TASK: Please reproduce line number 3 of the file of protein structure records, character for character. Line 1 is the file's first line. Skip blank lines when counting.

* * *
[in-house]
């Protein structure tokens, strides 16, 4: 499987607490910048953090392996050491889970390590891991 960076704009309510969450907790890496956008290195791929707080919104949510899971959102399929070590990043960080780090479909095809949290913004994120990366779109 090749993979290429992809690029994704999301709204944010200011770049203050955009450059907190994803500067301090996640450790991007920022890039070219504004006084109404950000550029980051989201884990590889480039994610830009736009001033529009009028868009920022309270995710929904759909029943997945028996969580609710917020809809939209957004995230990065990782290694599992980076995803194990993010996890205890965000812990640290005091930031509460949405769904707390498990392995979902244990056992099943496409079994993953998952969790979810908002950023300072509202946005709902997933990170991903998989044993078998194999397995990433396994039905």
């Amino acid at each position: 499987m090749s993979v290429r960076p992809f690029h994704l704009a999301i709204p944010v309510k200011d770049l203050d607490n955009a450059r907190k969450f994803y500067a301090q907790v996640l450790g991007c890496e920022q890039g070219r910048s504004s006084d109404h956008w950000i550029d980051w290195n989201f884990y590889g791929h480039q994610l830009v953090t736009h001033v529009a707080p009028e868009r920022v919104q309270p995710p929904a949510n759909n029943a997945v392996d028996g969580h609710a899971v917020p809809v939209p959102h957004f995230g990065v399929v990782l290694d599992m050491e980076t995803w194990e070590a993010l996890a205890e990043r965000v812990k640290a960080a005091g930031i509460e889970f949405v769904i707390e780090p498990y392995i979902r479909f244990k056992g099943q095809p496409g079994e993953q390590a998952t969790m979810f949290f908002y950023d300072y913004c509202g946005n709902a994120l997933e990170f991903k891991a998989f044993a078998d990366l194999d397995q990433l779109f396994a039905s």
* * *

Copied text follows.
């Amino acid at each position: 499987m090749s993979v290429r960076p992809f690029h994704l704009a999301i709204p944010v309510k200011d770049l203050d607490n955009a450059r907190k969450f994803y500067a301090q907790v996640l450790g991007c890496e920022q890039g070219r910048s504004s006084d109404h956008w950000i550029d980051w290195n989201f884990y590889g791929h480039q994610l830009v953090t736009h001033v529009a707080p009028e868009r920022v919104q309270p995710p929904a949510n759909n029943a997945v392996d028996g969580h609710a899971v917020p809809v939209p959102h957004f995230g990065v399929v990782l290694d599992m050491e980076t995803w194990e070590a993010l996890a205890e990043r965000v812990k640290a960080a005091g930031i509460e889970f949405v769904i707390e780090p498990y392995i979902r479909f244990k056992g099943q095809p496409g079994e993953q390590a998952t969790m979810f949290f908002y950023d300072y913004c509202g946005n709902a994120l997933e990170f991903k891991a998989f044993a078998d990366l194999d397995q990433l779109f396994a039905s």